A multidisciplinary University of Miami Miller School of Medicine research team will explore the links between oral and mental health in women with HIV. The collaborative study, supported by a $2.15 million five-year grant from the National Institutes of Health, is designed to provide insights that could improve overall health and quality of life for the estimated 300,000 women living with HIV in the United States.
“We will use interdisciplinary research to better understand the two-way interaction between mental and oral health, and the overall impact on women living with HIV,” said Deborah Jones Weiss, Ph.D., professor of psychiatry and behavioral sciences. “If we can identify important components in that interactive relationship, we can develop mental and oral health interventions can benefit women in many ways.”
Dr. Weiss is one of four principal investigators in “The CROWN study: Comprehensive Research on Oral and mental health among WomeN,” conducted by the Miller School in collaboration with the University of North Carolina. The other principal investigators are Maria Alcaide, M.D., professor of infectious diseases/medicine and director of clinical research at the Miami Center for AIDS Research (CFAR) clinical core; Daniel Feaster, Ph.D., professor of biostatistics in the Department of Public Health Sciences; and Carrigan Parish, D.M.D., Ph.D., a Miller School-trained epidemiologist and assistant professor at Columbia University.
“This will be the first study to address the relationship between HIV, oral health and mental health over a woman’s lifespan,” said Dr. Weiss, who is also co-director of the Center for HIV and Research in Mental Health (CHARM). “It is also important because poor oral health may be linked to higher risks of infections, heart disease and other problems. For example, the American Heart Association has reported that inflammation in the gums has been associated with poor heart health.”
Stressors and Mental Health Challenges
Mental health challenges, such as depression and anxiety, are higher in women living with HIV, according to Dr. Weiss. “Those issues, combined with the stresses of managing their chronic disease as well as their personal and work relationships, keep many women from seeking preventive dental treatments.”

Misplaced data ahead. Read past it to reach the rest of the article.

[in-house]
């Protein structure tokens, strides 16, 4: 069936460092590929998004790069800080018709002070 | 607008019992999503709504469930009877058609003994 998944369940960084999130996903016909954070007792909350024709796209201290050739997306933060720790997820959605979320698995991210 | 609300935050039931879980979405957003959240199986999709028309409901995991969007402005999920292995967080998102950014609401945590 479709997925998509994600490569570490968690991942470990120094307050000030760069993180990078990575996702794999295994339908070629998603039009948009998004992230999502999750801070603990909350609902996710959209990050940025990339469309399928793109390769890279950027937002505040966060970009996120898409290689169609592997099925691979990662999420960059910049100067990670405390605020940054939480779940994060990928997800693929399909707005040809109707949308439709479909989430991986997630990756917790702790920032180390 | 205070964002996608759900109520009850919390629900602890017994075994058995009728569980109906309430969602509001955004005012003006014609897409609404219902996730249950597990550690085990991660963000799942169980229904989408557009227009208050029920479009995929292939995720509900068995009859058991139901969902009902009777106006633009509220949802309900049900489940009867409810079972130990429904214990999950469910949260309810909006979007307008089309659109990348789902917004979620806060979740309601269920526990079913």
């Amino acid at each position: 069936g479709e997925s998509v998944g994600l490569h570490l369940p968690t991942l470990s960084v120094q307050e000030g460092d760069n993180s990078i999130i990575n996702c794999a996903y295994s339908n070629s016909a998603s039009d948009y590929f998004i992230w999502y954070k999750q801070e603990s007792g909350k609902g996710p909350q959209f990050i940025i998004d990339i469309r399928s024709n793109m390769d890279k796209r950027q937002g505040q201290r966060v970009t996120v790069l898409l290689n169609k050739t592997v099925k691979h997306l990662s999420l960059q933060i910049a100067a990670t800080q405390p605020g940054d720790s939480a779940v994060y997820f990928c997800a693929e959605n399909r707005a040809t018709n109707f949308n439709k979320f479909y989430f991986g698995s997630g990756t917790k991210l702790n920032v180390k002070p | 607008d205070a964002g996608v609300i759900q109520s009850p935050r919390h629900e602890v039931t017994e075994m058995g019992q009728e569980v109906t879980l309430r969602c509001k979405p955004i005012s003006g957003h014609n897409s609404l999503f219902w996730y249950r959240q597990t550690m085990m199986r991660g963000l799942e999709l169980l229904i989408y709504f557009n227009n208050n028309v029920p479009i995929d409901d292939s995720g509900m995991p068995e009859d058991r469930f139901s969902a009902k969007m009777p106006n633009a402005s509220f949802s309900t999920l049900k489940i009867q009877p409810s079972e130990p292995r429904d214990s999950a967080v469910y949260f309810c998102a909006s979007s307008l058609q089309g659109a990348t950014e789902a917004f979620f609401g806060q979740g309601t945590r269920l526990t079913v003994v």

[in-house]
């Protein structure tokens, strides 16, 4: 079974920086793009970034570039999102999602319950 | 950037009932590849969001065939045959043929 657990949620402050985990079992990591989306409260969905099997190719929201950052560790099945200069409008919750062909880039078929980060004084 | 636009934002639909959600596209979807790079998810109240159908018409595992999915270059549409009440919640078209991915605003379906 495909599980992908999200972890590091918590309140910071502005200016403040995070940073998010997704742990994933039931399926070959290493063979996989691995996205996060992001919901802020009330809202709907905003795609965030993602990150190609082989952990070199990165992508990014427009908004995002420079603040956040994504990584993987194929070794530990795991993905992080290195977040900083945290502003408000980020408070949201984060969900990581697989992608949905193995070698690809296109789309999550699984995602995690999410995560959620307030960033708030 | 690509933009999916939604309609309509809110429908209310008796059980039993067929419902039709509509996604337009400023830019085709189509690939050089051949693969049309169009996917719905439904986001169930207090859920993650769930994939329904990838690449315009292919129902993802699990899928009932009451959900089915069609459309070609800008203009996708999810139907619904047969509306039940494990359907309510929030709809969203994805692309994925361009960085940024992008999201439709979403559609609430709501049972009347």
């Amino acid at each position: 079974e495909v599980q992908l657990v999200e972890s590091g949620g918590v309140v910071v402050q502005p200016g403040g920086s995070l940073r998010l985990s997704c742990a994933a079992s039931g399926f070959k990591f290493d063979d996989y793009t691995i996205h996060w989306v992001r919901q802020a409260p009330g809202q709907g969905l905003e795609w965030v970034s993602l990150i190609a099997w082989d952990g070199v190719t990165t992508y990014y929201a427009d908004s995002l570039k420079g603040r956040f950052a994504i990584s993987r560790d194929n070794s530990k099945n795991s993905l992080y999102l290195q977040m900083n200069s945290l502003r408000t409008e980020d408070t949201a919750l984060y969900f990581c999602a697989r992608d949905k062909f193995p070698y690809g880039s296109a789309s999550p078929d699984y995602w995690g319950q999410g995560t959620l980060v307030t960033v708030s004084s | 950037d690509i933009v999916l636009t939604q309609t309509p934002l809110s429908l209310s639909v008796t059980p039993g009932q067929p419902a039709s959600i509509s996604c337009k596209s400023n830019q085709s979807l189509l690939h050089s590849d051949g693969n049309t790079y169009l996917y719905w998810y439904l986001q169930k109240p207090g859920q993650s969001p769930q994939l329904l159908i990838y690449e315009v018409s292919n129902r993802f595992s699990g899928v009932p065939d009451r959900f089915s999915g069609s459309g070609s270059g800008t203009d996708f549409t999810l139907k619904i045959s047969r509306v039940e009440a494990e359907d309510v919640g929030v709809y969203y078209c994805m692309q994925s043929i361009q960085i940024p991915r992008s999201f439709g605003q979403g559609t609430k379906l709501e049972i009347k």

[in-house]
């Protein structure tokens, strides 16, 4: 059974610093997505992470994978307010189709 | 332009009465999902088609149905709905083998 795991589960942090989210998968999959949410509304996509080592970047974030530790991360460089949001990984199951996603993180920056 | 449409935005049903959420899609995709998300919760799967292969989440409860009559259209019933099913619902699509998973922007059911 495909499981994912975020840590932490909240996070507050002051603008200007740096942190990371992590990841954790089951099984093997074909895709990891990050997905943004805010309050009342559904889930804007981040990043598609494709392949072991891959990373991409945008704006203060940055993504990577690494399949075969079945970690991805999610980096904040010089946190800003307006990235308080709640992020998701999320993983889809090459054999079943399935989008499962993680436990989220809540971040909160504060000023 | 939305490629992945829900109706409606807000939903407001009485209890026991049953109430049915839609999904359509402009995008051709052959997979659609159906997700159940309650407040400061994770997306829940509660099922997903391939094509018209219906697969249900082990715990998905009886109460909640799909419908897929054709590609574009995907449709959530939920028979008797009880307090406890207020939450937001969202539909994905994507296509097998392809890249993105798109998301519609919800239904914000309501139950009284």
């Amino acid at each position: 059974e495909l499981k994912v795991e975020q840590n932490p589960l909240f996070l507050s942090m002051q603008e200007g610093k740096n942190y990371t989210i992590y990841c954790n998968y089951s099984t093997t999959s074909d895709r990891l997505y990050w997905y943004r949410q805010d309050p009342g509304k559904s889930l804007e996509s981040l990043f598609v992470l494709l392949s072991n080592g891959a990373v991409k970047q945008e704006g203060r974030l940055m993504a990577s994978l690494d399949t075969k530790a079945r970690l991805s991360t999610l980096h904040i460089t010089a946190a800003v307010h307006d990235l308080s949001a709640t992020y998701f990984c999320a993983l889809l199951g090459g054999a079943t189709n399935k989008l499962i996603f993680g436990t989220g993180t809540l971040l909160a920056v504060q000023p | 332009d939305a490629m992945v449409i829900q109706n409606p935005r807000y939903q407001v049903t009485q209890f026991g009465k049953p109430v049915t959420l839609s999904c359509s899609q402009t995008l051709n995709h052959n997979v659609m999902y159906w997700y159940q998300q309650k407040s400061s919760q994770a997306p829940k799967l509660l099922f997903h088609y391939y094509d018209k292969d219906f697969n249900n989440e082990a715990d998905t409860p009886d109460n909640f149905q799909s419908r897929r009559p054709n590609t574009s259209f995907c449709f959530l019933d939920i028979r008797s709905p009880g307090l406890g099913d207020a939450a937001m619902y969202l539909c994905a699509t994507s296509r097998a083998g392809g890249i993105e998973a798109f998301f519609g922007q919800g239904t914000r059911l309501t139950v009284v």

Oral health problems and unmet dental needs are common in women living with HIV, according to Dr. Weiss. For instance, antiretroviral therapy (ART) can decrease salivary flow, which hinders chewing and swallowing and increases the risk of dental caries.
“Many women also experience periodontal issues during times of change, such as pregnancy, menopause and aging,” Dr. Parish said. “By looking at women across the lifespan, we hope to gain a better understanding of the impact of those changes on mental health.”
Leveraging Previous Studies in Women with HIV
Dr. Weiss said the team of researchers will leverage data from two prior studies: STAR (Study of Treatment and Reproductive outcomes) in women of reproductive age, and MWCCS (MACS/WIHS Combined Cohort Study) in women living with HIV and at risk of HIV. “These are the largest cohort studies of women living with HIV, and they address the effect of HIV on health outcomes among young (STAR) and older (MWCCS) women in the U.S.,” Dr. Alcaide said.
“This study provides a unique opportunity to isolate the true relationships between HIV, oral health and mental health because of the existence of the comprehensive historical data on these women from the two prior studies,” Dr. Feaster said.
After reviewing the data, the team will recruit 400 women (200 in Miami and 200 in North Carolina) from the Southern states in both rural and urban communities. “This region is home to a highly diverse population of women who face some of the greatest health disparities in the nation,” said Dr. Weiss.
Once the women have been recruited for the study, they will be given dental assessments, including their periodontal health, plaque, cavities and other oral conditions, said Dr. Parish.
Any women identified as having oral health issues will be referred to their dentist or to the Lindsey Hopkins Community Smiles dental clinic for care.
As part of their initial assessment, participants will fill out questionnaires regarding dental pain, and if their oral health is impacting their lives, such as causing difficulties in smiling, speaking or eating with others in social situations. The questionnaires will also cover mental and behavioral health issues, such as depression or anxiety, Dr. Weiss said.
Participants will return in a year for follow-up assessments and questionnaires to assess any changes in oral or mental health, as well as quality of life. “Results of our study can provide a foundation for programs targeting oral and mental health care, while shining a light on the many health disparities facing women living with HIV,” Dr. Weiss said.